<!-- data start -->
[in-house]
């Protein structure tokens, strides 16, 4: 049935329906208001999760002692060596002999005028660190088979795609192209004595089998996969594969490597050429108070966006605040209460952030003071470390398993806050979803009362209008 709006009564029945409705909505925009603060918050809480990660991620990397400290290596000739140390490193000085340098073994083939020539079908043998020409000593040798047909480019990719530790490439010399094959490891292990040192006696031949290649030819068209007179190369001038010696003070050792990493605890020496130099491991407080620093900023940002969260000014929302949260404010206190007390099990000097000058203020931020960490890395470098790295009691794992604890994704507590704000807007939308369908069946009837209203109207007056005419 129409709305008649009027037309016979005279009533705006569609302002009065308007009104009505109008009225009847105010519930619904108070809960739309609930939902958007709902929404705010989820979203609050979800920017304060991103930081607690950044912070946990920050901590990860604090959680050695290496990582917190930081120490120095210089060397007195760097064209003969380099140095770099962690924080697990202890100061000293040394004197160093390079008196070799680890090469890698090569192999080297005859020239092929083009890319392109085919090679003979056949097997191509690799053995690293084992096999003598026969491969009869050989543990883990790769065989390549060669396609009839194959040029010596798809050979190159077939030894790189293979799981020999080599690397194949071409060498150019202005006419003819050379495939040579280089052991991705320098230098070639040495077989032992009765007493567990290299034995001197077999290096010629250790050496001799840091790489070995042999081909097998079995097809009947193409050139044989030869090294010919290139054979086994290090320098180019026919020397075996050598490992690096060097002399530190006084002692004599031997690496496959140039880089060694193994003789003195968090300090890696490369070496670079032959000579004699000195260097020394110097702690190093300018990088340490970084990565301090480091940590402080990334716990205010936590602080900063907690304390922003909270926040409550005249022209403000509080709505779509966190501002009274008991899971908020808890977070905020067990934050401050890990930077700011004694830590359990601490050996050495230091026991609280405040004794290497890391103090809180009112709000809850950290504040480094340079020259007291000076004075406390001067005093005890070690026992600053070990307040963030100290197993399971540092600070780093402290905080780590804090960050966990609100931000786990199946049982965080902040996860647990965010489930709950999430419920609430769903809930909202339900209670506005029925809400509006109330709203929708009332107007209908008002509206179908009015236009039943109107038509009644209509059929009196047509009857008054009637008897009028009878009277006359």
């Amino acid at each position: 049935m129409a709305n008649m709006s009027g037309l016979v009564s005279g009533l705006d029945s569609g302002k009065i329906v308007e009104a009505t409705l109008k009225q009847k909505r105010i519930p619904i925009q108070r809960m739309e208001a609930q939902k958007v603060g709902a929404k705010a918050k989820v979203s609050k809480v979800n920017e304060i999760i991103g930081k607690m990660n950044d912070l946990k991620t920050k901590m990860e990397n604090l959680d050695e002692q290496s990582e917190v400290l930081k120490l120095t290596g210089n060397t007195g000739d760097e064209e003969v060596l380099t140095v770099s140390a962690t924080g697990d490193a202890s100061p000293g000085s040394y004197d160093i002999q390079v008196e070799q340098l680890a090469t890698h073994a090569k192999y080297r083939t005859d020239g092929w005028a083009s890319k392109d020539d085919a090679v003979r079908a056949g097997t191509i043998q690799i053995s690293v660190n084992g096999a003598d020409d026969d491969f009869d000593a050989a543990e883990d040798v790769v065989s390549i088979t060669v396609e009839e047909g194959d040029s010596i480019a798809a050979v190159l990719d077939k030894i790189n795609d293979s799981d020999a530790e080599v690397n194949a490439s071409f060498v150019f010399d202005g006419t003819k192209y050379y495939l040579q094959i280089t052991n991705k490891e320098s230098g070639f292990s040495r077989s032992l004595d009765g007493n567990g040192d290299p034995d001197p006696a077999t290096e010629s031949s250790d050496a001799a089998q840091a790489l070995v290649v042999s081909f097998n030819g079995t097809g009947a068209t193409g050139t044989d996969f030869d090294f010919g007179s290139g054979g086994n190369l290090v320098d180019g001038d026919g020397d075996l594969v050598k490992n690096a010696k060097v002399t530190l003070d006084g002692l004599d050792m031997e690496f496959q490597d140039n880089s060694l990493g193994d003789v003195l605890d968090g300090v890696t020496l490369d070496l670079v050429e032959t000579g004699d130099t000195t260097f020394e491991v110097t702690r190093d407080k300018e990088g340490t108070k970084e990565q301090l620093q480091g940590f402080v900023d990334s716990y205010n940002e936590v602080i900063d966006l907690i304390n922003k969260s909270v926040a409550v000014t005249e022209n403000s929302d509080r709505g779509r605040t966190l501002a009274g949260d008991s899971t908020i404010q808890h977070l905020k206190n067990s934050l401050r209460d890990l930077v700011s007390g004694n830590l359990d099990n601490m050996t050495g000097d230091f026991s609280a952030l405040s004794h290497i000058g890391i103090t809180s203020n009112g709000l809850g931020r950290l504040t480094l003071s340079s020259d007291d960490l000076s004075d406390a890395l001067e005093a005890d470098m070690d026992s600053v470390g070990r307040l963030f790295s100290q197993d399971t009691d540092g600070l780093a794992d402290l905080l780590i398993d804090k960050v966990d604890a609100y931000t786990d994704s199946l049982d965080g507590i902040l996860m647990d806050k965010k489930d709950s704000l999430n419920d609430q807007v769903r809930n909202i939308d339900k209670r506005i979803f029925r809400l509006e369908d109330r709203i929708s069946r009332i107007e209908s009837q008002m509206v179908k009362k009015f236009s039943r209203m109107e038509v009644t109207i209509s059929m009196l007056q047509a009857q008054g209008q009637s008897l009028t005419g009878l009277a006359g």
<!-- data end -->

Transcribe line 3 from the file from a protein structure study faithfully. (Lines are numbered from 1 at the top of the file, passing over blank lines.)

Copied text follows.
């Amino acid at each position: 049935m129409a709305n008649m709006s009027g037309l016979v009564s005279g009533l705006d029945s569609g302002k009065i329906v308007e009104a009505t409705l109008k009225q009847k909505r105010i519930p619904i925009q108070r809960m739309e208001a609930q939902k958007v603060g709902a929404k705010a918050k989820v979203s609050k809480v979800n920017e304060i999760i991103g930081k607690m990660n950044d912070l946990k991620t920050k901590m990860e990397n604090l959680d050695e002692q290496s990582e917190v400290l930081k120490l120095t290596g210089n060397t007195g000739d760097e064209e003969v060596l380099t140095v770099s140390a962690t924080g697990d490193a202890s100061p000293g000085s040394y004197d160093i002999q390079v008196e070799q340098l680890a090469t890698h073994a090569k192999y080297r083939t005859d020239g092929w005028a083009s890319k392109d020539d085919a090679v003979r079908a056949g097997t191509i043998q690799i053995s690293v660190n084992g096999a003598d020409d026969d491969f009869d000593a050989a543990e883990d040798v790769v065989s390549i088979t060669v396609e009839e047909g194959d040029s010596i480019a798809a050979v190159l990719d077939k030894i790189n795609d293979s799981d020999a530790e080599v690397n194949a490439s071409f060498v150019f010399d202005g006419t003819k192209y050379y495939l040579q094959i280089t052991n991705k490891e320098s230098g070639f292990s040495r077989s032992l004595d009765g007493n567990g040192d290299p034995d001197p006696a077999t290096e010629s031949s250790d050496a001799a089998q840091a790489l070995v290649v042999s081909f097998n030819g079995t097809g009947a068209t193409g050139t044989d996969f030869d090294f010919g007179s290139g054979g086994n190369l290090v320098d180019g001038d026919g020397d075996l594969v050598k490992n690096a010696k060097v002399t530190l003070d006084g002692l004599d050792m031997e690496f496959q490597d140039n880089s060694l990493g193994d003789v003195l605890d968090g300090v890696t020496l490369d070496l670079v050429e032959t000579g004699d130099t000195t260097f020394e491991v110097t702690r190093d407080k300018e990088g340490t108070k970084e990565q301090l620093q480091g940590f402080v900023d990334s716990y205010n940002e936590v602080i900063d966006l907690i304390n922003k969260s909270v926040a409550v000014t005249e022209n403000s929302d509080r709505g779509r605040t966190l501002a009274g949260d008991s899971t908020i404010q808890h977070l905020k206190n067990s934050l401050r209460d890990l930077v700011s007390g004694n830590l359990d099990n601490m050996t050495g000097d230091f026991s609280a952030l405040s004794h290497i000058g890391i103090t809180s203020n009112g709000l809850g931020r950290l504040t480094l003071s340079s020259d007291d960490l000076s004075d406390a890395l001067e005093a005890d470098m070690d026992s600053v470390g070990r307040l963030f790295s100290q197993d399971t009691d540092g600070l780093a794992d402290l905080l780590i398993d804090k960050v966990d604890a609100y931000t786990d994704s199946l049982d965080g507590i902040l996860m647990d806050k965010k489930d709950s704000l999430n419920d609430q807007v769903r809930n909202i939308d339900k209670r506005i979803f029925r809400l509006e369908d109330r709203i929708s069946r009332i107007e209908s009837q008002m509206v179908k009362k009015f236009s039943r209203m109107e038509v009644t109207i209509s059929m009196l007056q047509a009857q008054g209008q009637s008897l009028t005419g009878l009277a006359g």